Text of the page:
World’s Largest Soil Archive Brings History to Life

    An effort is underway to pull soil samples from the original 450 locations to study topsoil, erosion and nutrients. (University of Illinois)

    In 2018, a barn on the University of Illinois Urbana-Champaign (UIUC) main campus was set to be demolished. On demo day, Andrew Margenot, associate professor of soil sciences, walked into the dusty, dilapidated barn to size up the job at hand. That’s when he stumbled upon a once-in-a-lifetime discovery.

    Nestled within the confines of the decaying barn walls sat 8,000 mason jars filled with Illinois soil dating back to 1862. At 450 sampling locations spanning 21 million crop acres, it’s the world’s largest soil archive.

    This unique find is likely the oldest collection, as few soil archives exceed 40 years.

    “I went in there thinking I might find a few soil samples from a professor before me. But as I walked through the barn, I found collapsed wooden aisles that previously held the hundreds of jars on the ground — some broken, others in perfect condition,” Margenot says.

    Upon closer inspection, he discovered the labels on the jars provided a road map. Each label included the sample date (down to the day), sample county and soil classification.

    History Comes Alive
    Illinois was among the first states to begin mapping soil, specifically Adams County, where the first sample was collected in 1899. However, among the UIUC soil archive, Margenot found a jar that preceded the first mapped Illinois sample by 37 years. That’s when the shock set in.

    “I realized we must be looking at the state collection USDA used to derive the soil maps we use today,” he says. “There was also soil from the Morrow Plots, so it was a pretty big find.”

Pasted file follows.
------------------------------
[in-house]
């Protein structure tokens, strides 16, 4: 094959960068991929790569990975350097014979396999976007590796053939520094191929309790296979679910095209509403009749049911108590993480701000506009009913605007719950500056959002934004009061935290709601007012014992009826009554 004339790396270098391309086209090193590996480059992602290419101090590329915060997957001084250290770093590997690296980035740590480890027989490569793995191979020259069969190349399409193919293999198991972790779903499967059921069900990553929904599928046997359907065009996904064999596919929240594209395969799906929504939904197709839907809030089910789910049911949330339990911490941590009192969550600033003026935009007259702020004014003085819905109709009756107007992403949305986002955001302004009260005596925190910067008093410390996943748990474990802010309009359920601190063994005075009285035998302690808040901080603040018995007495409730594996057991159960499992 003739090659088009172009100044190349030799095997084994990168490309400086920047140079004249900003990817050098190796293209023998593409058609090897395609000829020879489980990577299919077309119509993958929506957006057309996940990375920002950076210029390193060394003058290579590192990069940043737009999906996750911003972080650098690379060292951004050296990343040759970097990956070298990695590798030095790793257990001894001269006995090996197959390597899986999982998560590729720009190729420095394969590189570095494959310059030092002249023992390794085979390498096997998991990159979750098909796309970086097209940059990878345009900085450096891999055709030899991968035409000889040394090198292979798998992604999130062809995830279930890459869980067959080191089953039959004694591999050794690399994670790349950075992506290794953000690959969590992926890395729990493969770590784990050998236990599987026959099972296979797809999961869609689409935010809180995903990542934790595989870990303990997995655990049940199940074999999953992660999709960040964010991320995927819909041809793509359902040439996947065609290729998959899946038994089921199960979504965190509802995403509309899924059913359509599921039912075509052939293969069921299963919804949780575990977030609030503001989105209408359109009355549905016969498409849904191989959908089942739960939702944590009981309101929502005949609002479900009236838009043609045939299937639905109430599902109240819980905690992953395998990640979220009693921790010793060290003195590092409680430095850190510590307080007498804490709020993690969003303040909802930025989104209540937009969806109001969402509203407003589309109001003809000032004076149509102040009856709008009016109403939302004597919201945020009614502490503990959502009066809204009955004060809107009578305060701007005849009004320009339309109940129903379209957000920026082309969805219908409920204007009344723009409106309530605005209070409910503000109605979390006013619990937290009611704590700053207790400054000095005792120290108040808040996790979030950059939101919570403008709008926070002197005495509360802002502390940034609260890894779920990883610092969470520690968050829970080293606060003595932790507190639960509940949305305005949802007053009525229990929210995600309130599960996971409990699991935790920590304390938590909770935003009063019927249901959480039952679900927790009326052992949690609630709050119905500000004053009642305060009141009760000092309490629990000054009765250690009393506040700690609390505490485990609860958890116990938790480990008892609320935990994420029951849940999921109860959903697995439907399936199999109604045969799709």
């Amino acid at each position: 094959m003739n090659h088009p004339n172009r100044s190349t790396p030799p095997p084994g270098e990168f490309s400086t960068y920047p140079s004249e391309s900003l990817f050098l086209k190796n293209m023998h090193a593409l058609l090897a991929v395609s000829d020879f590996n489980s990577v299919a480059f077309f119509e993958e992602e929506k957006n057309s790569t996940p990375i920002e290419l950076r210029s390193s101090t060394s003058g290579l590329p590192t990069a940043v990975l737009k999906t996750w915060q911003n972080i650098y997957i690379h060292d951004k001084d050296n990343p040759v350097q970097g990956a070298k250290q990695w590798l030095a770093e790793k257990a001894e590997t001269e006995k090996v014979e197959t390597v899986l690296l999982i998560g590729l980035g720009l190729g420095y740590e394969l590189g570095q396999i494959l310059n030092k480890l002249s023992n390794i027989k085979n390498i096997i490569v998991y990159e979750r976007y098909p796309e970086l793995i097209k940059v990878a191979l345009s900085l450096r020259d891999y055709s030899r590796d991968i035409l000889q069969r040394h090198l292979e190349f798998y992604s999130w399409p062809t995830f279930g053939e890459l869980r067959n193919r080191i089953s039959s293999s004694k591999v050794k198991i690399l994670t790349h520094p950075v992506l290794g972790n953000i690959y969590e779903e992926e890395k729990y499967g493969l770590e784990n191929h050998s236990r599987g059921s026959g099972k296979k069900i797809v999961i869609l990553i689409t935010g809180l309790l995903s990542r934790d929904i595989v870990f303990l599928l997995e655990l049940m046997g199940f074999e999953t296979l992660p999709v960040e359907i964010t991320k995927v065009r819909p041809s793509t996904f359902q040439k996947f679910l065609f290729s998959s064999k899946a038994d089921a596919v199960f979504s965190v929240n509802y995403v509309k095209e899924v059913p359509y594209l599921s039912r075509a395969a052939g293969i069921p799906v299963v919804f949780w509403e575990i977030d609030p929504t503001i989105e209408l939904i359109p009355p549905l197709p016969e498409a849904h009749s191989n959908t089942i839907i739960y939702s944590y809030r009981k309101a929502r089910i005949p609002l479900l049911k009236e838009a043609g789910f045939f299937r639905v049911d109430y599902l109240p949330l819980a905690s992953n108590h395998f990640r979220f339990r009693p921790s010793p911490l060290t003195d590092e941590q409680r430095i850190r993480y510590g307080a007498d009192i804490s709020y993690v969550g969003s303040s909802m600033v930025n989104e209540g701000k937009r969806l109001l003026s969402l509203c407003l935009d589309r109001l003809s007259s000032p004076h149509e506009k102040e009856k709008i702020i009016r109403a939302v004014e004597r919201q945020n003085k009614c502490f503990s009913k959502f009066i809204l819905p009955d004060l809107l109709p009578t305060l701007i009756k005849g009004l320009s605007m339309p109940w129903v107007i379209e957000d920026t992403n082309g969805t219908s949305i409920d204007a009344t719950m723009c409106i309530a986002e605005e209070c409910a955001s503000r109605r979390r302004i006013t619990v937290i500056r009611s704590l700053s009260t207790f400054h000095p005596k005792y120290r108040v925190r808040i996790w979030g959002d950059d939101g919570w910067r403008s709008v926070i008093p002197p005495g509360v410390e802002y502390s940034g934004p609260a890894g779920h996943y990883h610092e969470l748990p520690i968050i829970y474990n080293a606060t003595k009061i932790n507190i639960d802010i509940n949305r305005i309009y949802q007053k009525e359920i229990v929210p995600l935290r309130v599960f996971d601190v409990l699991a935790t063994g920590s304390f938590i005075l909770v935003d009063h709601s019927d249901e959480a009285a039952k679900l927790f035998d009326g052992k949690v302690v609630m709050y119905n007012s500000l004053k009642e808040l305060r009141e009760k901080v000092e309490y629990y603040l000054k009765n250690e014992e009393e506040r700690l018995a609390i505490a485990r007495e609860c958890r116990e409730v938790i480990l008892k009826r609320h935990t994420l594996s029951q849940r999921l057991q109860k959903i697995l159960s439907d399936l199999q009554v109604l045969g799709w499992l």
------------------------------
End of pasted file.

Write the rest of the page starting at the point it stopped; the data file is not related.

Soil Label


    The Morrow Plots, established in 1876 by UIUC Professor George Espy Morrow, are the world’s second-oldest continuous field experiments, after the Rothamstead Research Plots in the United Kingdom that date back to 1843. The Morrow Plots focus on crop rotation, inputs and fertility.

    “For a soil nerd like me, it was a treasure. I didn’t sleep for a few nights because I was so excited about this detailed find,” Margenot says.

    He spent the next three years cataloging the 8,000 samples, now stored in a barn 150 yards from the original barn. Fast forward to today, Margenot is ready to resample the original locations for insights into the state’s soil resource base for improvements in soil fertility and conservation.

    “With these samples, we’re looking at the difference between anything you can imagine — thickness of topsoil, soil erosion, the amount of carbon and nutrients from the past 120 years of collections,” Margenot says.

    He expects the data will benefit farmers, engineers and municipal planners, and could reveal interesting stories to tell about erosion, climate and sustainability.

    “We want to continue this public mission that began in the 1800s by resampling the locations from the archive. To do that, we need permission from landowners to sample their soil,” Margenot says. “We will do all the work; we just need permission.” Soil Map

    Permitting landowners can expect the team to use a 1.5″ diameter probe to pull a soil sample at a 3′ depth from three points across a 10′ to 15′ area. They will then share the soil data with landowners before stripping identifying location data from the samples and entering them into a database for analysis and comparison with the old soils.

    From there, the database will be made available for researchers, landowners and other stakeholders.

    “With this find, we have an opportunity to understand our state’s soils to an extent that no other part of the world will have. We need the public’s help to continue this legacy of learning about our soils, thereby providing farmers with more knowledge to use on-farm,” Margenot says.

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